Scroll To Top

 Op-ed: Why Frank Kameny Belongs at the Smithsonian

 Op-ed: Why Frank Kameny Belongs at the Smithsonian


Frank Kameny left us earlier this week. He died peacefully in his sleep at his home in Washington, D.C. Thankfully, he did not live as he died. He lived loud. He was relentless, argumentative, and articulate. Because he was those things, we are all safer and healthier for it.

The details of Kameny's life and activism have been written up in obits in The Advocate, The Washington Post, The New York Times, and elsewhere. The factual details assure his place in history, but there is another, less concrete aspect to the importance of his life.

At 86, he was one of the last of that generation of activists who moved gay rights forward by making public spectacles of themselves, in the best sense of the term. They put on business suits and dresses and picketed the White House and gave us a face and identity when the prevalent stereotype of gay people was one of menacing perverts.

Kameny was nearly 50 before being gay was removed from the list of psychiatric disorders. He was largely responsible for that famous "cure with the stroke of a pen" in 1973.

Kameny has been the subject of numerous tributes, and he deserves them all and more for his creativity and continual commitment to LGBT rights. He was the nagging conscience of federal bureaucrats, prejudiced psychiatrists, and yes, reticent "homosexuals." Kameny pushed everyone to accept LGBT people as productive members of society and to include us in the civil rights guaranteed under the Constitution.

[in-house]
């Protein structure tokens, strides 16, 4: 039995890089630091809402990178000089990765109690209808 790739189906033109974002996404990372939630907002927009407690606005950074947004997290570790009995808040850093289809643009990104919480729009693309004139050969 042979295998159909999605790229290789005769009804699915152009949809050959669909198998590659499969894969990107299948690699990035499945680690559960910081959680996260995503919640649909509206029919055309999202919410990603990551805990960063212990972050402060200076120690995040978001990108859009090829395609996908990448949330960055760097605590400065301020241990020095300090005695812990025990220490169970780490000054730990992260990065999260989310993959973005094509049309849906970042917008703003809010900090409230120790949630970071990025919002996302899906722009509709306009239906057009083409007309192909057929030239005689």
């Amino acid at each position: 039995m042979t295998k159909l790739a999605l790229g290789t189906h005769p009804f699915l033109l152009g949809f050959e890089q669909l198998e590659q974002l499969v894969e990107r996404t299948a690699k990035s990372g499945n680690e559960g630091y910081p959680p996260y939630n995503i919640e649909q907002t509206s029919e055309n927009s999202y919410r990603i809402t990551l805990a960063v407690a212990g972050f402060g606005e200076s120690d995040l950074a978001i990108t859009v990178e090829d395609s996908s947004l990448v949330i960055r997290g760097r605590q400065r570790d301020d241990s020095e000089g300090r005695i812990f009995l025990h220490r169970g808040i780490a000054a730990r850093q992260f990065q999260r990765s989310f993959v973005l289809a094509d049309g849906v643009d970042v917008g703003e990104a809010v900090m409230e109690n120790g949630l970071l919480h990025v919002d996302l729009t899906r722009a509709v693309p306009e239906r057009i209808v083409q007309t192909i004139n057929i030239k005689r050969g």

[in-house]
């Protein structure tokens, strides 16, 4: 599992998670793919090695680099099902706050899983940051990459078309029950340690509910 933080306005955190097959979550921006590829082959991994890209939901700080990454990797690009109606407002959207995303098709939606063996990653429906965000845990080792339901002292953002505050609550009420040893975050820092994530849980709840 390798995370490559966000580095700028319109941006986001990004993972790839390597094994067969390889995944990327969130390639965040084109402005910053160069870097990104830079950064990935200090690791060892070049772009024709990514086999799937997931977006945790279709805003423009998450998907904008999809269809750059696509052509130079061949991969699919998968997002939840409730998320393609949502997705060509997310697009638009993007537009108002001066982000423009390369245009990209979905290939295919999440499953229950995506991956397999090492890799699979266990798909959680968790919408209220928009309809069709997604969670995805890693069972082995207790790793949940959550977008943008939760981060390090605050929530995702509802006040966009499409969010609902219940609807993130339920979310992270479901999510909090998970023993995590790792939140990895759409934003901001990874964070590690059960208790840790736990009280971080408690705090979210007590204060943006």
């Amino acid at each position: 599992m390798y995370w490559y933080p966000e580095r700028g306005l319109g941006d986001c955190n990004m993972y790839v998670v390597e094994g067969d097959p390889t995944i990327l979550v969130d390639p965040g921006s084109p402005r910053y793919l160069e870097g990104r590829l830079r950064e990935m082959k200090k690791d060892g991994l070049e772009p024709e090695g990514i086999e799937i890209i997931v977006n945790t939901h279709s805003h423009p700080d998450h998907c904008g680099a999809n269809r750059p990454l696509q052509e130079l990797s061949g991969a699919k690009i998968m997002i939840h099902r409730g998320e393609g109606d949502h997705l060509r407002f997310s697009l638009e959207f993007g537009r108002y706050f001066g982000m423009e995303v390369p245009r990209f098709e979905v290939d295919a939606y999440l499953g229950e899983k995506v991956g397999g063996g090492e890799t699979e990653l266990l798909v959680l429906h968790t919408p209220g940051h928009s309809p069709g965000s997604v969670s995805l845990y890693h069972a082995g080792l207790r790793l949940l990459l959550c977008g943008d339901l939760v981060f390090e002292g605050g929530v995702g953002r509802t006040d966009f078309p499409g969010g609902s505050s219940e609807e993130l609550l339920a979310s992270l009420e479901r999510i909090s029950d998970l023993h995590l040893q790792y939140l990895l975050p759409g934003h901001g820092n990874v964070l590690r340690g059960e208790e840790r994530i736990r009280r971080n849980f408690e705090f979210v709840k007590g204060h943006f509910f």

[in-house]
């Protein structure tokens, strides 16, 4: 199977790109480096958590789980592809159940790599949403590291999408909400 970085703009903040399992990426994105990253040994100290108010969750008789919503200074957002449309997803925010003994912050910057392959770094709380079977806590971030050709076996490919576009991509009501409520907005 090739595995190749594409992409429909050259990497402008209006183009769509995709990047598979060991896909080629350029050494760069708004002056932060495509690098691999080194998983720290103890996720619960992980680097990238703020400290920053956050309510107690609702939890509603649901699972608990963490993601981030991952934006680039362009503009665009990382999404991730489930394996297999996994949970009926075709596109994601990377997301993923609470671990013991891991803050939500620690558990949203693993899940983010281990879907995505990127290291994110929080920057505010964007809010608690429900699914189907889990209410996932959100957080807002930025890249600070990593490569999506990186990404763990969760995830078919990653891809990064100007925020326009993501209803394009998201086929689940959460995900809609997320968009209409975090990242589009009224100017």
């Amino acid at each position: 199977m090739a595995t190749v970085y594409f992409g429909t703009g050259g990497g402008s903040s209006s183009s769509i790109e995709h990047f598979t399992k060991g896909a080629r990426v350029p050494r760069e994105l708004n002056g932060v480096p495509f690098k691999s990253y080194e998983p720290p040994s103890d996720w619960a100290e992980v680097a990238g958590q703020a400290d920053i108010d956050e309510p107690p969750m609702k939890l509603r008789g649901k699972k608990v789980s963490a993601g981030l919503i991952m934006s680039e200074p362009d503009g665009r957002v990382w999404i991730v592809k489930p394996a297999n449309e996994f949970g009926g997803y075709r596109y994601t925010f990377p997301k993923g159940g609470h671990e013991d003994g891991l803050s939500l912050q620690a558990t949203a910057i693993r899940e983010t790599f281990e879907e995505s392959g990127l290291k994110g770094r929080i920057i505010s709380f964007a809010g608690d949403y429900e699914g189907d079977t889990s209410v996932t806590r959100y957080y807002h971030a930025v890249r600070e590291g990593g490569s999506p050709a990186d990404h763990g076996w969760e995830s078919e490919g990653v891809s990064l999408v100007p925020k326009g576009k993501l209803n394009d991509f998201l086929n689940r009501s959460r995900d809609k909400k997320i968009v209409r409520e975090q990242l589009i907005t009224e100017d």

He was known for pushing people. In the 1950s and 1960s, he pushed members of the Mattachine Society to ditch their neutrality and get politicized. He clashed with many in the homophile movement ranks over the importance of taking strong public positions on gay rights. He pushed back at the Civil Service Commission when it fired him from his Army job, and at the Pentagon, and at the Supreme Court, and he pushed his friends and acquaintances to push with him.

Kameny was unique in his combination of energy, intellect, and political savvy. Kameny knew politics; others had unique skill with literature, art, and organizing. They too pushed through the hatred and barriers and bashings: Harry Hay, Chuck Roland, Barbara Gittings, Allen Ginsberg, James Baldwin, Del Martin, Bayard Rustin, Audre Lorde, Gloria Anzaldua. What Kameny and these lions succeeded in doing through their risk-taking and doggedness was to provide authentic and alternative ways of understanding sexuality and difference.

Katherine Ott is a curator at the Smithsonian's National Museum of American History. Frank Kameny and the Kameny Papers Project donated protest posters, buttons, and ephemera to the museum's Political History Collection in 2006.

Advocate Channel - The Pride StoreOut / Advocate Magazine - Fellow Travelers & Jamie Lee Curtis

From our Sponsors

Most Popular

Latest Stories

Advocate Contributors